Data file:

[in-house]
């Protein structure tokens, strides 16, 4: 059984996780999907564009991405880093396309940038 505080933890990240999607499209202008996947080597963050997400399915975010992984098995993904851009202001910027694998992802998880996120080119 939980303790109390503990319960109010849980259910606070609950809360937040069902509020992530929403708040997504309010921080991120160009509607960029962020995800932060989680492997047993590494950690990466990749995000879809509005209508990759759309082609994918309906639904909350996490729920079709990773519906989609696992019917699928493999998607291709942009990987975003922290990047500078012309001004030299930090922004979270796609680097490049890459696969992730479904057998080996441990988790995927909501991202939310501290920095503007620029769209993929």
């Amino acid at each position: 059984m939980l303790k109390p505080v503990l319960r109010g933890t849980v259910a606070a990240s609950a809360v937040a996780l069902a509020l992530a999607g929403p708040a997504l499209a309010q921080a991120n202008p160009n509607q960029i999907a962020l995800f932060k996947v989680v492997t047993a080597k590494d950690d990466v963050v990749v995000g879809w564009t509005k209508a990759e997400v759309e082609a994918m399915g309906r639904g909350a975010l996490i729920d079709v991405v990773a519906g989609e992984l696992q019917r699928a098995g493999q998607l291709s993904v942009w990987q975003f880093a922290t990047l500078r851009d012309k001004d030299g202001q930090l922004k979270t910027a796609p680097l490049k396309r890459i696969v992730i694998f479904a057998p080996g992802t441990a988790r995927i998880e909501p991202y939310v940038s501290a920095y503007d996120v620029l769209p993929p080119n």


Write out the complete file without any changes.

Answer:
[in-house]
């Protein structure tokens, strides 16, 4: 059984996780999907564009991405880093396309940038 505080933890990240999607499209202008996947080597963050997400399915975010992984098995993904851009202001910027694998992802998880996120080119 939980303790109390503990319960109010849980259910606070609950809360937040069902509020992530929403708040997504309010921080991120160009509607960029962020995800932060989680492997047993590494950690990466990749995000879809509005209508990759759309082609994918309906639904909350996490729920079709990773519906989609696992019917699928493999998607291709942009990987975003922290990047500078012309001004030299930090922004979270796609680097490049890459696969992730479904057998080996441990988790995927909501991202939310501290920095503007620029769209993929």
């Amino acid at each position: 059984m939980l303790k109390p505080v503990l319960r109010g933890t849980v259910a606070a990240s609950a809360v937040a996780l069902a509020l992530a999607g929403p708040a997504l499209a309010q921080a991120n202008p160009n509607q960029i999907a962020l995800f932060k996947v989680v492997t047993a080597k590494d950690d990466v963050v990749v995000g879809w564009t509005k209508a990759e997400v759309e082609a994918m399915g309906r639904g909350a975010l996490i729920d079709v991405v990773a519906g989609e992984l696992q019917r699928a098995g493999q998607l291709s993904v942009w990987q975003f880093a922290t990047l500078r851009d012309k001004d030299g202001q930090l922004k979270t910027a796609p680097l490049k396309r890459i696969v992730i694998f479904a057998p080996g992802t441990a988790r995927i998880e909501p991202y939310v940038s501290a920095y503007d996120v620029l769209p993929p080119n």